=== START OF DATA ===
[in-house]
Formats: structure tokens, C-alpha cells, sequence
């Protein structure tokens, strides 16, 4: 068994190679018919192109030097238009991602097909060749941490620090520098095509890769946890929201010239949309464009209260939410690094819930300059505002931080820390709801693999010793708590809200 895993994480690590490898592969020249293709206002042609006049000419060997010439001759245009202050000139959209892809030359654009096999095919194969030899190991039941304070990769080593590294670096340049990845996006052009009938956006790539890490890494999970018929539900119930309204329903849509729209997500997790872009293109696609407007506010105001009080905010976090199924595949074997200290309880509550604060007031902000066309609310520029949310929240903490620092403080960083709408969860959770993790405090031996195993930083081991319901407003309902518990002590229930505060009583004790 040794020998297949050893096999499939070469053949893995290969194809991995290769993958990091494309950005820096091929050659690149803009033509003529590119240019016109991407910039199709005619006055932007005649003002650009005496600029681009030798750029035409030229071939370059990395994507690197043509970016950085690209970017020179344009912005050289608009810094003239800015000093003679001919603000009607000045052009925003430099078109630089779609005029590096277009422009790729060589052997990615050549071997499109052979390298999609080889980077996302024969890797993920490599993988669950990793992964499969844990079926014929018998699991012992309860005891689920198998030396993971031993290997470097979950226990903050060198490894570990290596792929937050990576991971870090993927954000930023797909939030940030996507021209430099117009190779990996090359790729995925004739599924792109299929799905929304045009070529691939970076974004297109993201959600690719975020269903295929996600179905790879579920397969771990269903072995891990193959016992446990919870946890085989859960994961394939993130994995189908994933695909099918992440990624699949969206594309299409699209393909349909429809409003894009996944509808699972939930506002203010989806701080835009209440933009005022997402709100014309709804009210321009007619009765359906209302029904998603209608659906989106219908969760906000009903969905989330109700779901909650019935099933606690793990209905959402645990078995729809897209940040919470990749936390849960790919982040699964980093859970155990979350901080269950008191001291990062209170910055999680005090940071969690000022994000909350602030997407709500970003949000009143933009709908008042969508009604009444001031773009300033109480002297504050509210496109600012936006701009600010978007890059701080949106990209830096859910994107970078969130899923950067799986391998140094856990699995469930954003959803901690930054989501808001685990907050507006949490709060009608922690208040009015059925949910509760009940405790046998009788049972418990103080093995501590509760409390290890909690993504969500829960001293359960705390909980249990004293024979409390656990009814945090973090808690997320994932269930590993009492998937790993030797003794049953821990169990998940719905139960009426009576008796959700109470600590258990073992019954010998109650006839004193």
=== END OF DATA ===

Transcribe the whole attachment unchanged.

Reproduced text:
[in-house]
Formats: structure tokens, C-alpha cells, sequence
């Protein structure tokens, strides 16, 4: 068994190679018919192109030097238009991602097909060749941490620090520098095509890769946890929201010239949309464009209260939410690094819930300059505002931080820390709801693999010793708590809200 895993994480690590490898592969020249293709206002042609006049000419060997010439001759245009202050000139959209892809030359654009096999095919194969030899190991039941304070990769080593590294670096340049990845996006052009009938956006790539890490890494999970018929539900119930309204329903849509729209997500997790872009293109696609407007506010105001009080905010976090199924595949074997200290309880509550604060007031902000066309609310520029949310929240903490620092403080960083709408969860959770993790405090031996195993930083081991319901407003309902518990002590229930505060009583004790 040794020998297949050893096999499939070469053949893995290969194809991995290769993958990091494309950005820096091929050659690149803009033509003529590119240019016109991407910039199709005619006055932007005649003002650009005496600029681009030798750029035409030229071939370059990395994507690197043509970016950085690209970017020179344009912005050289608009810094003239800015000093003679001919603000009607000045052009925003430099078109630089779609005029590096277009422009790729060589052997990615050549071997499109052979390298999609080889980077996302024969890797993920490599993988669950990793992964499969844990079926014929018998699991012992309860005891689920198998030396993971031993290997470097979950226990903050060198490894570990290596792929937050990576991971870090993927954000930023797909939030940030996507021209430099117009190779990996090359790729995925004739599924792109299929799905929304045009070529691939970076974004297109993201959600690719975020269903295929996600179905790879579920397969771990269903072995891990193959016992446990919870946890085989859960994961394939993130994995189908994933695909099918992440990624699949969206594309299409699209393909349909429809409003894009996944509808699972939930506002203010989806701080835009209440933009005022997402709100014309709804009210321009007619009765359906209302029904998603209608659906989106219908969760906000009903969905989330109700779901909650019935099933606690793990209905959402645990078995729809897209940040919470990749936390849960790919982040699964980093859970155990979350901080269950008191001291990062209170910055999680005090940071969690000022994000909350602030997407709500970003949000009143933009709908008042969508009604009444001031773009300033109480002297504050509210496109600012936006701009600010978007890059701080949106990209830096859910994107970078969130899923950067799986391998140094856990699995469930954003959803901690930054989501808001685990907050507006949490709060009608922690208040009015059925949910509760009940405790046998009788049972418990103080093995501590509760409390290890909690993504969500829960001293359960705390909980249990004293024979409390656990009814945090973090808690997320994932269930590993009492998937790993030797003794049953821990169990998940719905139960009426009576008796959700109470600590258990073992019954010998109650006839004193």